Tuesday, June 7, 2016

What is overgrazing when it comes to pigs - or any animal, really?

Walter Jefferies over at Sugar Mountain Farm has made promoting pastured pigs his main enterprise for  the last 10 years, and he's reached a lot of people with that message.   But every now and then I think he goes off key.

The hardest part of putting animals out to graze is learning how to graze to get the best production of forage off of your land.  How fast the animals eat, what they eat, how much damage the hooves do to the ground, and the weather are all factors.
picture cropped from a larger one at sugarmtnfarm.com
The picture above is one that was used to illustate how the sows "...mow the grasses, clover and other forage down to a almost lawn-like consistency...",

The grass in this picture is less than 1" tall, and is sparse.  there's a fair bit of rock and bare dirt showing in the picture, and honestly, this looks overgrazed to my eye.  Why do I say that?

Colorado state university pasture management
As you can see from the picture above, the roots of the grass are very likely very short, and the total energy that the plant has -- energy used for survival, growth and recovery - is likely to be pretty low, too.  Ideally when you're done with animals grazing there's going to be a good length of forage still available.  The picture that Walter promotes as his practices doesn't show much of any stubble left.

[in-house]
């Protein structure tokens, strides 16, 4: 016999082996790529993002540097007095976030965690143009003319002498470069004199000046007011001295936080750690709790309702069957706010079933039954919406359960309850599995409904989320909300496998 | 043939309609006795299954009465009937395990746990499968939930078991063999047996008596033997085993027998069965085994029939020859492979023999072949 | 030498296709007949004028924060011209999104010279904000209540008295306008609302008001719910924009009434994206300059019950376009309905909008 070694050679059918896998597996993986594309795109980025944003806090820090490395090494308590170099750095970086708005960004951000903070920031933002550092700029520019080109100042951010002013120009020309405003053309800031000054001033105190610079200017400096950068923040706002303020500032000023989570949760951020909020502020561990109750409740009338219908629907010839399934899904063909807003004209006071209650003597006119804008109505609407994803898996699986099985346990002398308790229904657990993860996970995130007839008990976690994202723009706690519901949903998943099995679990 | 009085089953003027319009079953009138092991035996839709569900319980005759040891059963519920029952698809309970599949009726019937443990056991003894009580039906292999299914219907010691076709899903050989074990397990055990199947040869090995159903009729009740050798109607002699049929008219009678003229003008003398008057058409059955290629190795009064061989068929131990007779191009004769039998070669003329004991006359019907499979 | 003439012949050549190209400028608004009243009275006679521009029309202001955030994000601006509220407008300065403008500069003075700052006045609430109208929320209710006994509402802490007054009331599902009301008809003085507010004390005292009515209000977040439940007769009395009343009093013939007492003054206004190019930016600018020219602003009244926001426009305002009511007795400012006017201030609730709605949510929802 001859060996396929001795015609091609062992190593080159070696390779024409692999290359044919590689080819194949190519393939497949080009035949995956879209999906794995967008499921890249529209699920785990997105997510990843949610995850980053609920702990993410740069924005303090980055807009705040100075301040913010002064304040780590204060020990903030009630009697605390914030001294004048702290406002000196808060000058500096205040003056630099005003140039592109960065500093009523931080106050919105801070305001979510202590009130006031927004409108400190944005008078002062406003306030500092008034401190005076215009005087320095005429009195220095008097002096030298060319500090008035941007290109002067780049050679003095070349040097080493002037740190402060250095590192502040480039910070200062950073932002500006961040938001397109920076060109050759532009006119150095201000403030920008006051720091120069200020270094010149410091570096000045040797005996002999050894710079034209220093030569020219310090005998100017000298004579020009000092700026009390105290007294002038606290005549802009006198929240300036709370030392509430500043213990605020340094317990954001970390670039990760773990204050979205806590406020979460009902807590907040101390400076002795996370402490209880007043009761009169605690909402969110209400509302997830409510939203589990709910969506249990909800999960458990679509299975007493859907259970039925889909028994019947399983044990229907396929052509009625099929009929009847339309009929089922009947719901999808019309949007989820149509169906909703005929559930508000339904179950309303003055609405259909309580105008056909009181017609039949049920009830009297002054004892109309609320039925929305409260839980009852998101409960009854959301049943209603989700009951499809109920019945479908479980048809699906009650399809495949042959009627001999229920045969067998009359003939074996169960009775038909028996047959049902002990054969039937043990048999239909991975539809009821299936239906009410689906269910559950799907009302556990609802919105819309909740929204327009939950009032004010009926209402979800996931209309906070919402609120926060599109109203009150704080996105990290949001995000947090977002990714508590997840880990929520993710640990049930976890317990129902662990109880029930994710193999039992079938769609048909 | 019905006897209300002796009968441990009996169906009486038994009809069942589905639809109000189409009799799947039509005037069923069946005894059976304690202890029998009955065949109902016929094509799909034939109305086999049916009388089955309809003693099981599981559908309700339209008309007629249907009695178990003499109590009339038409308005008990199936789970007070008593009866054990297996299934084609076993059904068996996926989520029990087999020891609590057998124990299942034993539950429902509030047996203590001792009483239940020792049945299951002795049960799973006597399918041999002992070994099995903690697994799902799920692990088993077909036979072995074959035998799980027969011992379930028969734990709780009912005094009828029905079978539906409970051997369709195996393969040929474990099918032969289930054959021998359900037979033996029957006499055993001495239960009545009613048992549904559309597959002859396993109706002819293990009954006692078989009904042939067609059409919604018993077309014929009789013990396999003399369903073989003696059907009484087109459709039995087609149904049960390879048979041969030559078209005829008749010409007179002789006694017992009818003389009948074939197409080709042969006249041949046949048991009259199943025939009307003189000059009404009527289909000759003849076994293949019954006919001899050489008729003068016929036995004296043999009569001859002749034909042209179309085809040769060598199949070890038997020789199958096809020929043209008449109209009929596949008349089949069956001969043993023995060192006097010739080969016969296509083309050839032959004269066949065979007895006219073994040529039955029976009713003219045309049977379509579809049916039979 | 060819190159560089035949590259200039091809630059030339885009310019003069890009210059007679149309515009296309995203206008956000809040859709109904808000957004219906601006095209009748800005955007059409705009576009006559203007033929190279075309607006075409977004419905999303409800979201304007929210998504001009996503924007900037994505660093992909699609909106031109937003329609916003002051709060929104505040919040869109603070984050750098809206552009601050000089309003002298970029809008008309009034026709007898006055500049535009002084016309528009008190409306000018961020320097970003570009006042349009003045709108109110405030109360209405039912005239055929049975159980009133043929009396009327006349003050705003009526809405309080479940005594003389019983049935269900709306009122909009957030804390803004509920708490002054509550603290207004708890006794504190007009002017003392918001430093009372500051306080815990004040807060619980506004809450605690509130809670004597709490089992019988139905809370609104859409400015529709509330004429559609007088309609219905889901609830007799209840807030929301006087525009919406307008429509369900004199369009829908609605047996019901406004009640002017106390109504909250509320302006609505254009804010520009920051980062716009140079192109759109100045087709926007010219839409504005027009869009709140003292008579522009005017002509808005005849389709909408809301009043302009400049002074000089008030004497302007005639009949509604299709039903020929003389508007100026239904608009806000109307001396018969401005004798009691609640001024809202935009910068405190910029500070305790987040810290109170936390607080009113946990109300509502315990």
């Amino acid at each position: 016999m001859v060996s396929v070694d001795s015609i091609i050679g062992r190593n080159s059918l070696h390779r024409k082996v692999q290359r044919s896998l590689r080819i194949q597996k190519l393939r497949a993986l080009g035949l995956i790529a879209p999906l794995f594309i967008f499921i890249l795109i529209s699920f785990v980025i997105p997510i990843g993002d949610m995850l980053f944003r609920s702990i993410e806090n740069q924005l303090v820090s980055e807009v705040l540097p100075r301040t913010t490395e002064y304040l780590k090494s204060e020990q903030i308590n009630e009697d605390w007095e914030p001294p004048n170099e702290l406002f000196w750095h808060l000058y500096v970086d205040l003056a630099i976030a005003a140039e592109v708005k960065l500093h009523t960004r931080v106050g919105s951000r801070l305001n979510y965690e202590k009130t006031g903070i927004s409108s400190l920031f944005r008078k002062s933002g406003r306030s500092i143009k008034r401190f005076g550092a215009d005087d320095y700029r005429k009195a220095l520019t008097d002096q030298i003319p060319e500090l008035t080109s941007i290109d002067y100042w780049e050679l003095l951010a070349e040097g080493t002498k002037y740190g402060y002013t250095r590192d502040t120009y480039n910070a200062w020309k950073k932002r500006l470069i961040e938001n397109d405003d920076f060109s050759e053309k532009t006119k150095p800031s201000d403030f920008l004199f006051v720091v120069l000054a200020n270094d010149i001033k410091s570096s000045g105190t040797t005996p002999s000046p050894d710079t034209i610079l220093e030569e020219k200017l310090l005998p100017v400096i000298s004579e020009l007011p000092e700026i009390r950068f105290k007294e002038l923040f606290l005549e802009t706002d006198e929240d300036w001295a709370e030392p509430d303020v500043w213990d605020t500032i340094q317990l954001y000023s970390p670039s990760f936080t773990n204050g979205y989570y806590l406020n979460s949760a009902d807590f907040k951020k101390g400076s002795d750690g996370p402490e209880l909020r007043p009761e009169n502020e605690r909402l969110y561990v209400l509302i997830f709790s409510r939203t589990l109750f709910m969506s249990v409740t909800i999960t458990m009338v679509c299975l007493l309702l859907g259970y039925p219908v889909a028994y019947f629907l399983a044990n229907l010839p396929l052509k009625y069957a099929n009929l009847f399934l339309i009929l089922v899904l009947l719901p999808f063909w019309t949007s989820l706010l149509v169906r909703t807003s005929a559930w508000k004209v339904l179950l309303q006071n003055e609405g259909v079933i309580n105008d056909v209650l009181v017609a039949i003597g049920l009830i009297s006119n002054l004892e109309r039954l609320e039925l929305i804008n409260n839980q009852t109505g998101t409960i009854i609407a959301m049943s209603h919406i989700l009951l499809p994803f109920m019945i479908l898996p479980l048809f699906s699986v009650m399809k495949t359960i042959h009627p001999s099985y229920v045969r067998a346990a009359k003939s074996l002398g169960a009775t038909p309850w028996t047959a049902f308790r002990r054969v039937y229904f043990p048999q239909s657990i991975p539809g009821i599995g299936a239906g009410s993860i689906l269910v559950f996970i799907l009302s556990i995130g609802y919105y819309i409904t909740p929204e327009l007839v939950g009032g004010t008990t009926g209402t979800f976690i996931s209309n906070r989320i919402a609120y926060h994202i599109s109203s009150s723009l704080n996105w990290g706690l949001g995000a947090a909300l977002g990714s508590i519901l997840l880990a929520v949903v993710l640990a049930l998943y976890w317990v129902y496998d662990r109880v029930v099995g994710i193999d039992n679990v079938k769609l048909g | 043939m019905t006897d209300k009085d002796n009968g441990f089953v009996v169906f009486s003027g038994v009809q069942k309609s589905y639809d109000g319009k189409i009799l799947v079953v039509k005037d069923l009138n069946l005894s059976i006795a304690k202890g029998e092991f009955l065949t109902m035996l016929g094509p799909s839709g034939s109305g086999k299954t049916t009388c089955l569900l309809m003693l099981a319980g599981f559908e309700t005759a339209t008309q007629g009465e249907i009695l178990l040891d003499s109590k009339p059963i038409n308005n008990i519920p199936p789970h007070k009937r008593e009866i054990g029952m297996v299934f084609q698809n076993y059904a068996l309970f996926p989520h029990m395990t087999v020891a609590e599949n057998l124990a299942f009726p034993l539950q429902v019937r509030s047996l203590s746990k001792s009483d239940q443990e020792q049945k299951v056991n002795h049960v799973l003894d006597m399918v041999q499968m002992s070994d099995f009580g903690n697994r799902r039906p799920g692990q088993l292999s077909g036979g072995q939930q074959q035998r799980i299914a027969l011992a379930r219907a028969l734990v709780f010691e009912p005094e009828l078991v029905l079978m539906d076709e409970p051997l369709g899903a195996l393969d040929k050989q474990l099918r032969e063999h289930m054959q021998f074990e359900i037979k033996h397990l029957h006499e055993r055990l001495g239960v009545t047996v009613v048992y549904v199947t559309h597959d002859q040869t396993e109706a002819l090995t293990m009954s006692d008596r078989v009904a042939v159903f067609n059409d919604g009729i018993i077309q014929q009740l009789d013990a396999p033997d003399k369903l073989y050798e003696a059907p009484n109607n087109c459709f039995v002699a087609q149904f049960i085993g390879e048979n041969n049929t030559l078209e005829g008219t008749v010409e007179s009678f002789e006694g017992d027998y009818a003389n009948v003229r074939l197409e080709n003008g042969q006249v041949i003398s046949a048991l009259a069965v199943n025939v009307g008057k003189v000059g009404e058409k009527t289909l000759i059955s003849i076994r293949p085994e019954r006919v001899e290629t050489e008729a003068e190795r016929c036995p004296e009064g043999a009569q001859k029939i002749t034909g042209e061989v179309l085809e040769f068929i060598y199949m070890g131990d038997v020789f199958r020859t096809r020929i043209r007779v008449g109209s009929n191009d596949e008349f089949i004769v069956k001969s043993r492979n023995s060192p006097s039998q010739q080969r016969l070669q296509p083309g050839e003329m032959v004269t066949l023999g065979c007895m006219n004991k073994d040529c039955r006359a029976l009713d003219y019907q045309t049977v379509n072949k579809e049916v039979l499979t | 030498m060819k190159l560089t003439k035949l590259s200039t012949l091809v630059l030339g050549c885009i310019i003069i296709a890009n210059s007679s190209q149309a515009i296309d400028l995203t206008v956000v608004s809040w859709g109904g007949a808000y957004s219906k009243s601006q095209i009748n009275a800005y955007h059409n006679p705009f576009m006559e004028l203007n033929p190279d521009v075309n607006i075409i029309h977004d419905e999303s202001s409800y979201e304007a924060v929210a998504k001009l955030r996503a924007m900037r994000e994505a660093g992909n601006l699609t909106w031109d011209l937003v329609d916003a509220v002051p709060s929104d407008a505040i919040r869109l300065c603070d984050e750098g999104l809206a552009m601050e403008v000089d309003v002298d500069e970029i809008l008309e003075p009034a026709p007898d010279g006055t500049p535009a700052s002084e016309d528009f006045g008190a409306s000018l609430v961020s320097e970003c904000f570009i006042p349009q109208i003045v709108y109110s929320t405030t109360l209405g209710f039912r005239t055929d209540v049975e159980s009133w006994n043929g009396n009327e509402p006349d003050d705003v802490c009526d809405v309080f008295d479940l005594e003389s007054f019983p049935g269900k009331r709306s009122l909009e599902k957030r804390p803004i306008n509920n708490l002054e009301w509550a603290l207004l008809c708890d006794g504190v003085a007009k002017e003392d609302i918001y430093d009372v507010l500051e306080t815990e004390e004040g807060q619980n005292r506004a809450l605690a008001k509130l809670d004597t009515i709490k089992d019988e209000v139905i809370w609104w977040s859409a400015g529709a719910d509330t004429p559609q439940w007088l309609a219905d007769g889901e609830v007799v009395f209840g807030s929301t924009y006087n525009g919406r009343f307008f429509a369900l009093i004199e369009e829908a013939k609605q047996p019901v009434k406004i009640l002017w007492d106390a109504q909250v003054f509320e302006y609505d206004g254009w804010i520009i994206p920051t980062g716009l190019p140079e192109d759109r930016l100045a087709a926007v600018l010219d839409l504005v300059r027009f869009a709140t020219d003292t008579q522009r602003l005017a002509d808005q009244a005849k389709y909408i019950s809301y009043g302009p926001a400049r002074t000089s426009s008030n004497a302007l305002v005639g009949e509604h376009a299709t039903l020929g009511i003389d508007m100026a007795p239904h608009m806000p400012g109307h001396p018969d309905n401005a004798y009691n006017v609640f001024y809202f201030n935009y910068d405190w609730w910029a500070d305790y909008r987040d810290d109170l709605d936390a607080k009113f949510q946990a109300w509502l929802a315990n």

Rain crow ranch, picture source
In the picture above you can see cattle to the left that are on new ground; just grazing, and a grazed area to the right.  With a rotational grazing system - which requires a fair bit of work, both with extra fencing and extra management to move the animals from place to place on time - you can keep your forage in good condition, and double or treble the amount of forage actually produced.  

As always, when you see something promoted on the internet, take it with a grain of salt.  

Monday, June 6, 2016

Busy, busy busy

 So the flu ran its course; roughly 3 weeks of feeling terrible, then a whole bunch of non-farm stuff like federal tax return prep and some other business stuff, and some county-government stuff, and then some farm work.

I've been cutting and raking and tedding 60 acres of orchard grass/alfalfa hay, and will be bailing it tommorow (6-7-2016).  Scheduled in a crew to help me put it in the barn.  No idea on bale count; somewhere around 2,000 bales - the forage has been growing great, the hard part has been finding the right weather window to put it all away.

Seed corn got delayed in delivery, so I'm 3 weeks behind where I'd like to be, but I think it'll be fine.  I'm planting seed corn from alseed.com (albert lee seed company) and picking a shorter season variety to give it the best chance to dry down.  I'm planting 10 acres more corn this year than last, which people in iowa will laugh at - "what, 10 acres?  we plant that on our morning coffee break!" - but for me it's a 25% jump in production and I'll use that corn to feed the hogs this winter.   I'm pretty much fully equipped to handle the corn - disc, planter, seeder, combine, grain dryer, storage bin.  the only thing that I can think that I need is a long auger to load the storage bin, so I'm looking around for one of those.

I purchased a laser land leveler implement, and my intention is to use it to level areas of my fields as I till them so that I can flood irrigate out of the manure lagoon.  I'll write it up and do some videos after I get the hay in the barn.

Had some baler issues today or I'd be baling today.  Since I couldn't bale I planted the corn.